UK: Arbitration Update

Last Updated: 28 January 2003

The New Face Of Arbitration In Thailand

On 30 April 2002 a new Arbitration Act came into force in Thailand. The Thai Act is modelled on the UNCITRAL Model Law on International Commercial Arbitration. This is a substantial change from the existing legislation that was widely acknowledged as being somewhat quirky and outdated.

The Thai Act aims to promote arbitration as a means of resolving domestic and international commercial disputes, both for its own sake and in order to reduce the volume of cases filed with the Thai Courts. It applies to all arbitrations conducted in Thailand and also to proceedings in Thailand for the enforcement of domestic and international arbitration awards.

Main changes

The key changes in the Act are:

1 An arbitration agreement with electronic signature (for instance, an exchange of emails) is enforceable. Under the previous legislation, the enforceability of such agreements was doubtful.

2 Disputes arising out of administrative contracts can be referred to arbitration. Administrative contracts under Thai law are contracts to which one party is a government agency and which are either concession contracts or contracts for the provision of public utilities or mining. In 2001 a specialised court (the Administrative Court) was set up to deal with disputes arising out of administrative contracts. There was then confusion over whether the Administrative Court had exclusive jurisdiction to deal with disputes arising out of administrative contracts, notwithstanding the presence of an arbitration agreement. The new Act makes it clear that arbitration agreements will apply and be enforced even in the context of administrative contracts.

3 Applications for injunctions and other interim measures may be made to a court prior to the commencement of arbitration proceedings. Previously a party was only able to make these applications once the arbitration had commenced. This meant that a party to an arbitration agreement who had not yet submitted the dispute to arbitration could not get emergency relief from the Court. Further, and also importantly, the new Act confirms that the parties may make these applications themselves. The previous legislation provided that only the arbitrators could apply to the Court for interim protection.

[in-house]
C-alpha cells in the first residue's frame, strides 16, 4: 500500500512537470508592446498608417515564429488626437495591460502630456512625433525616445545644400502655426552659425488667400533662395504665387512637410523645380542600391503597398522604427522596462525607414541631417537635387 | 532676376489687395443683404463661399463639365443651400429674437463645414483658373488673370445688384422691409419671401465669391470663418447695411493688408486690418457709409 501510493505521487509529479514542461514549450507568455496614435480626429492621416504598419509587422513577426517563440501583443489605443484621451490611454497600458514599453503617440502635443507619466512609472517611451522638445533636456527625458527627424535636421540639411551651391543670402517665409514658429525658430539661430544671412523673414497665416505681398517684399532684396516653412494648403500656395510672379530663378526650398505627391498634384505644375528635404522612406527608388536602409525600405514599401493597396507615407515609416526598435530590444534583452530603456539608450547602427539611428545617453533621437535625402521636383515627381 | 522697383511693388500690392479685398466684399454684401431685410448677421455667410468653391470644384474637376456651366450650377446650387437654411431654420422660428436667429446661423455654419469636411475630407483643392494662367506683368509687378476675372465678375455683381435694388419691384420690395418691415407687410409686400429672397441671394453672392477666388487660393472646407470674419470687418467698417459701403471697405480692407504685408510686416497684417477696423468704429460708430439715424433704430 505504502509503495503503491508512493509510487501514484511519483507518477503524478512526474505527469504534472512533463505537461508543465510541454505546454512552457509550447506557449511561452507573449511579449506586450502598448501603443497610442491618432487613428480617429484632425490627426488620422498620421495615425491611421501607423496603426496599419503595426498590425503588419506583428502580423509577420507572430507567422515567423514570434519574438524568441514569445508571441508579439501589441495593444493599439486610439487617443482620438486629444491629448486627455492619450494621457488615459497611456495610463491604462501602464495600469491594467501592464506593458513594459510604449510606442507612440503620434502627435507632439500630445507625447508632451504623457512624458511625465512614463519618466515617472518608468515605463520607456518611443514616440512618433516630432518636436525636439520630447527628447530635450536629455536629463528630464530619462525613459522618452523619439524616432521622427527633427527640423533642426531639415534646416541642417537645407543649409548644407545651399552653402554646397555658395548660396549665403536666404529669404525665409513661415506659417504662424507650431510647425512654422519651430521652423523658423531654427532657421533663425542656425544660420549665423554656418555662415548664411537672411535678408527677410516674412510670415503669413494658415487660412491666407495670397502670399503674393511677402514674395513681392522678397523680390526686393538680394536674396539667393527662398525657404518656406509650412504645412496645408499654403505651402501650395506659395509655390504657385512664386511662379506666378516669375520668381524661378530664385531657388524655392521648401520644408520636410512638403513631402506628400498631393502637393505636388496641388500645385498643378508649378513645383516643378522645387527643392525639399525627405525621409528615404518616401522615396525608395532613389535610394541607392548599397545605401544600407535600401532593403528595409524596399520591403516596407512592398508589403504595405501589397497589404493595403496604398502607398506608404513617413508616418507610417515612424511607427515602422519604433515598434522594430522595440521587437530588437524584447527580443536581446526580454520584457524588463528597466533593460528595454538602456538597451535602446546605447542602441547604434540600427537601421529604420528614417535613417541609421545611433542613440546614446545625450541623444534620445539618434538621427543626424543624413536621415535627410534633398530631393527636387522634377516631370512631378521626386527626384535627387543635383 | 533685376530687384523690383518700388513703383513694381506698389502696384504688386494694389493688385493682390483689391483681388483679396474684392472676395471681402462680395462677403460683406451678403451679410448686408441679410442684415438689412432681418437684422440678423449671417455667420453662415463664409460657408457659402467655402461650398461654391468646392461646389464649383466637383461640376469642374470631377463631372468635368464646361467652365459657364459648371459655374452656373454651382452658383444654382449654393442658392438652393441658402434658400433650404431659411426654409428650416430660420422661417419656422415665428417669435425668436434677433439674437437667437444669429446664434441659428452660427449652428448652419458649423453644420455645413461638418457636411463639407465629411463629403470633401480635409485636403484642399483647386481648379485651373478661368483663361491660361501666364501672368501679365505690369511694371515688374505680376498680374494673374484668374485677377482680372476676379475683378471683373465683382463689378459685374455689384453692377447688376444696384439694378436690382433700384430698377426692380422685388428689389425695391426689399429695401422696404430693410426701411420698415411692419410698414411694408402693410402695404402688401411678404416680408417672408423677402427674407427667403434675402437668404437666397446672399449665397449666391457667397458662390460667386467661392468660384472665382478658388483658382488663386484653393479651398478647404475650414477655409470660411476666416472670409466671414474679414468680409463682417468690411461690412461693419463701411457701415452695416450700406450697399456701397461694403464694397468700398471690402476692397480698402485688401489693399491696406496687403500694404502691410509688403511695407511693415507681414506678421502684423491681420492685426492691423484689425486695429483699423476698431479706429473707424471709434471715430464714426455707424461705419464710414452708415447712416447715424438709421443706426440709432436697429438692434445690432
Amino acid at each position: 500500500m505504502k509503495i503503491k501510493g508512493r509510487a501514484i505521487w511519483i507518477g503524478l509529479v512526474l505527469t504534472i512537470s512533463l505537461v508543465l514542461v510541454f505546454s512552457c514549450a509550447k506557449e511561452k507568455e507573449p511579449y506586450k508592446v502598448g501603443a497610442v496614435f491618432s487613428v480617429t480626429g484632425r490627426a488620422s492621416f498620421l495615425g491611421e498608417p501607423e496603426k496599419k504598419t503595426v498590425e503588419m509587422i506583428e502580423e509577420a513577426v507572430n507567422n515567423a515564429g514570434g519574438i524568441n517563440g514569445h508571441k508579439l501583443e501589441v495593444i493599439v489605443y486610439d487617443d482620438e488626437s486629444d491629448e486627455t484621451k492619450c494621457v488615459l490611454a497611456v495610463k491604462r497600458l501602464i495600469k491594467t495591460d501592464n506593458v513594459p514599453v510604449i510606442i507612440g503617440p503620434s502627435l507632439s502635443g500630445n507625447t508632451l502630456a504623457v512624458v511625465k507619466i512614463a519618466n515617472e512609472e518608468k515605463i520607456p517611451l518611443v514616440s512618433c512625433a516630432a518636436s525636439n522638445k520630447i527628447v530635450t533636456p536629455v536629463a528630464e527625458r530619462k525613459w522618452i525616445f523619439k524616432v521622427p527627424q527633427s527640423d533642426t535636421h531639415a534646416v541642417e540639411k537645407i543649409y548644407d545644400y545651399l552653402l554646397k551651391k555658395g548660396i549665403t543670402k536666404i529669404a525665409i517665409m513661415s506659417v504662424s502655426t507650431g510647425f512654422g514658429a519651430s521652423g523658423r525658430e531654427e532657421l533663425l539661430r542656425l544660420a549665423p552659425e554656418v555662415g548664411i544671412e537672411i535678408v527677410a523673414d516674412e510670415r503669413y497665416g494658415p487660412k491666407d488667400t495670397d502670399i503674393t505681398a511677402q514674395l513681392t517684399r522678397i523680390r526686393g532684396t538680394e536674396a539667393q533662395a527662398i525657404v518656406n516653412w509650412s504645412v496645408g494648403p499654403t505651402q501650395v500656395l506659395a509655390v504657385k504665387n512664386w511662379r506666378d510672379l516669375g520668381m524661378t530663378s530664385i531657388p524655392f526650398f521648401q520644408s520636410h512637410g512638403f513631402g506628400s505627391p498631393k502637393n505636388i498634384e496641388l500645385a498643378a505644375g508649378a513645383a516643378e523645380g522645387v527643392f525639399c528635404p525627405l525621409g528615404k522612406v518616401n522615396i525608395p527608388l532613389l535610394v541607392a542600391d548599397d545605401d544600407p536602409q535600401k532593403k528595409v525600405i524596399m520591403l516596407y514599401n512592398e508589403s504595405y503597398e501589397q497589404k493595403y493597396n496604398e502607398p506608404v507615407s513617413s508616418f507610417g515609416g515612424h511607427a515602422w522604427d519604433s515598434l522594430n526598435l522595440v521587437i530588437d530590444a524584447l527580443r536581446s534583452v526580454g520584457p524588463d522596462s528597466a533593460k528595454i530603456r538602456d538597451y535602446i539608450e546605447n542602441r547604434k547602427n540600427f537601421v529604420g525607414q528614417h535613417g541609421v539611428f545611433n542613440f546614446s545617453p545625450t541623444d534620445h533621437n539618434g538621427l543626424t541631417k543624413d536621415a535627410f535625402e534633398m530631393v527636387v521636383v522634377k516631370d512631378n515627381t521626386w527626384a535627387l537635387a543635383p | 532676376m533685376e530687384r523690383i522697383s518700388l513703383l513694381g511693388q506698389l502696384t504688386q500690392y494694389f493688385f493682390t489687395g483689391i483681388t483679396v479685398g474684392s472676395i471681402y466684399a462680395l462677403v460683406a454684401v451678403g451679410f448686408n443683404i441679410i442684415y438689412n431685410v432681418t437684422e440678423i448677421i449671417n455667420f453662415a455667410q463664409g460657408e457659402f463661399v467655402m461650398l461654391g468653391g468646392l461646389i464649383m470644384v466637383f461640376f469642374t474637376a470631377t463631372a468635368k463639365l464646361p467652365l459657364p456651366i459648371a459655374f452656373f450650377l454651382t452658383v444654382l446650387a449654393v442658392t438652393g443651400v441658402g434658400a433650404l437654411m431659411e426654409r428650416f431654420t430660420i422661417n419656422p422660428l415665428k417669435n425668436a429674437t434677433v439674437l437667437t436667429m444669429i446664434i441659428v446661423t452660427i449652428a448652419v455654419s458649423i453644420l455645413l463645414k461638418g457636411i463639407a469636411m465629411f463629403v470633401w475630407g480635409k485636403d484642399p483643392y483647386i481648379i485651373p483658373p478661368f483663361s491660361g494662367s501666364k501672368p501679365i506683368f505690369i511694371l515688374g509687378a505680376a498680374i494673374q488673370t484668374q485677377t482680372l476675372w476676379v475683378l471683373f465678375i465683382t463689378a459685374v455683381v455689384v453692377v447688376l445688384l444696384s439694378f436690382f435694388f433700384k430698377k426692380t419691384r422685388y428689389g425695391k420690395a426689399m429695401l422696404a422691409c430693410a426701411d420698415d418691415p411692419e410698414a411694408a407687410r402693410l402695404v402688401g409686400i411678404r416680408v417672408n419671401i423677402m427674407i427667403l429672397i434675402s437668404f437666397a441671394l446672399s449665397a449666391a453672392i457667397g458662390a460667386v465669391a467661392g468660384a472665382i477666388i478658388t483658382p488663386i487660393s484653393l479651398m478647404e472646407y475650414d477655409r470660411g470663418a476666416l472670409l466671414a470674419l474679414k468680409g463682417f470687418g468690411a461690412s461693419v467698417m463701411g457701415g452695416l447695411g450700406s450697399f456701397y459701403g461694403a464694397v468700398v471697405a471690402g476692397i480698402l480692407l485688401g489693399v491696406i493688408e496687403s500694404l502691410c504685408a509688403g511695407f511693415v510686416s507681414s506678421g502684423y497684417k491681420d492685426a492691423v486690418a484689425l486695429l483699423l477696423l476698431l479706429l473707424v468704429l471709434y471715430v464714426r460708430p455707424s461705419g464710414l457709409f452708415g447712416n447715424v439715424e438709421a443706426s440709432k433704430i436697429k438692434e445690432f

4 Once the Award has been issued a party may now apply to a Court within 90 days to have the Award set aside (on limited grounds). There was previously no provision for setting aside awards. The relevant provisions are in keeping with the Model Law (that is, they concern procedural issues rather than the substantive merits of the decision) but nevertheless critics of this change argue that it may be used to delay enforcement. It remains to be seen how often this procedure will be used as a tactical gambit to pre-empt or defer enforcement proceedings by attempting to have the matter subjected to lengthy processes of review in the Thai Courts.

5 The distinction between foreign and domestic arbitration awards has been eliminated in the context of enforcement. The grounds for refusing to enforce an arbitration award and the grounds for appeal against a court order enforcing an arbitration award are now the same, irrespective of whether the award was obtained in Thailand or elsewhere. The relevant grounds are essentially those set out in Article V of the New York Convention – that is, they are again concerned with procedural issues rather than the substantive merits of the decision.

6 Finally, the period within which a party can bring a court action to enforce an arbitration award has been extended from 1 year to 3 years from the date that the award was issued.

There are several other more technical changes that are also generally beneficial to the progress of arbitration in Thailand. However, some parts of the new Act are less satisfactory, in particular the transitional provisions and the possibilities for abuse inherent in the section imposing civil and criminal liability on arbitrators in certain circumstances.

Other improvements

These changes are part of a push by the Thai government to promote arbitration in Thailand as an efficient and commercially viable option for resolving both international and domestic disputes. Other measures being taken to improve the quality of arbitration in Thailand include educational programmes and seminars for the judiciary to explain how arbitration works and the benefits that it offers.

Similarly, Thailand’s main body for administering arbitration proceedings – the Thai Arbitration Institute (TAI) – is taking steps to improve the standard and quality of its arbitrators by encouraging their ongoing education and exposure to arbitration practices in other countries through, for example, attendance at international conferences on arbitration. The TAI is also in the process of revising and updating its rules and upgrading its facilities with the objective of becoming a more competitive and attractive forum for arbitration proceedings.

Putting it into practice